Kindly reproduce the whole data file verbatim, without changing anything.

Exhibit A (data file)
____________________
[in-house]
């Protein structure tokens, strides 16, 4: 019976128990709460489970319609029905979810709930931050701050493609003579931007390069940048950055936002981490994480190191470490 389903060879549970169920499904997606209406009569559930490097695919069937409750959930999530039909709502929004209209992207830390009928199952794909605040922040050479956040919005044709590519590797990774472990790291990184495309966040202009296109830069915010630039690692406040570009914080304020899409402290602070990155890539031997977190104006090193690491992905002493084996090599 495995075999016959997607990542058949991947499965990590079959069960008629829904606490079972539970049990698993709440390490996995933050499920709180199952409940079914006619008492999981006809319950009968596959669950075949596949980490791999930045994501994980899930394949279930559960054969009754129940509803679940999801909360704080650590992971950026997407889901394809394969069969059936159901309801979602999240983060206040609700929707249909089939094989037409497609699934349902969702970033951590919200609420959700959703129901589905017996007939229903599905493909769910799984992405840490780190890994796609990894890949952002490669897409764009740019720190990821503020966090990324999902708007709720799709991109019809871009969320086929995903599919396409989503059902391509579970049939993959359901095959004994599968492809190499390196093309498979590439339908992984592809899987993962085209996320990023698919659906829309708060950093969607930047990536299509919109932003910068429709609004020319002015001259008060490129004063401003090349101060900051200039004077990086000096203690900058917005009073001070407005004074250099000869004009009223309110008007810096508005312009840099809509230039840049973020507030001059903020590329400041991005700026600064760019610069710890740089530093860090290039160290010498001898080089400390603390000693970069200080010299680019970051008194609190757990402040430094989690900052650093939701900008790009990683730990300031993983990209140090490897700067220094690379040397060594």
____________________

[in-house]
């Protein structure tokens, strides 16, 4: 019976128990709460489970319609029905979810709930931050701050493609003579931007390069940048950055936002981490994480190191470490 389903060879549970169920499904997606209406009569559930490097695919069937409750959930999530039909709502929004209209992207830390009928199952794909605040922040050479956040919005044709590519590797990774472990790291990184495309966040202009296109830069915010630039690692406040570009914080304020899409402290602070990155890539031997977190104006090193690491992905002493084996090599 495995075999016959997607990542058949991947499965990590079959069960008629829904606490079972539970049990698993709440390490996995933050499920709180199952409940079914006619008492999981006809319950009968596959669950075949596949980490791999930045994501994980899930394949279930559960054969009754129940509803679940999801909360704080650590992971950026997407889901394809394969069969059936159901309801979602999240983060206040609700929707249909089939094989037409497609699934349902969702970033951590919200609420959700959703129901589905017996007939229903599905493909769910799984992405840490780190890994796609990894890949952002490669897409764009740019720190990821503020966090990324999902708007709720799709991109019809871009969320086929995903599919396409989503059902391509579970049939993959359901095959004994599968492809190499390196093309498979590439339908992984592809899987993962085209996320990023698919659906829309708060950093969607930047990536299509919109932003910068429709609004020319002015001259008060490129004063401003090349101060900051200039004077990086000096203690900058917005009073001070407005004074250099000869004009009223309110008007810096508005312009840099809509230039840049973020507030001059903020590329400041991005700026600064760019610069710890740089530093860090290039160290010498001898080089400390603390000693970069200080010299680019970051008194609190757990402040430094989690900052650093939701900008790009990683730990300031993983990209140090490897700067220094690379040397060594």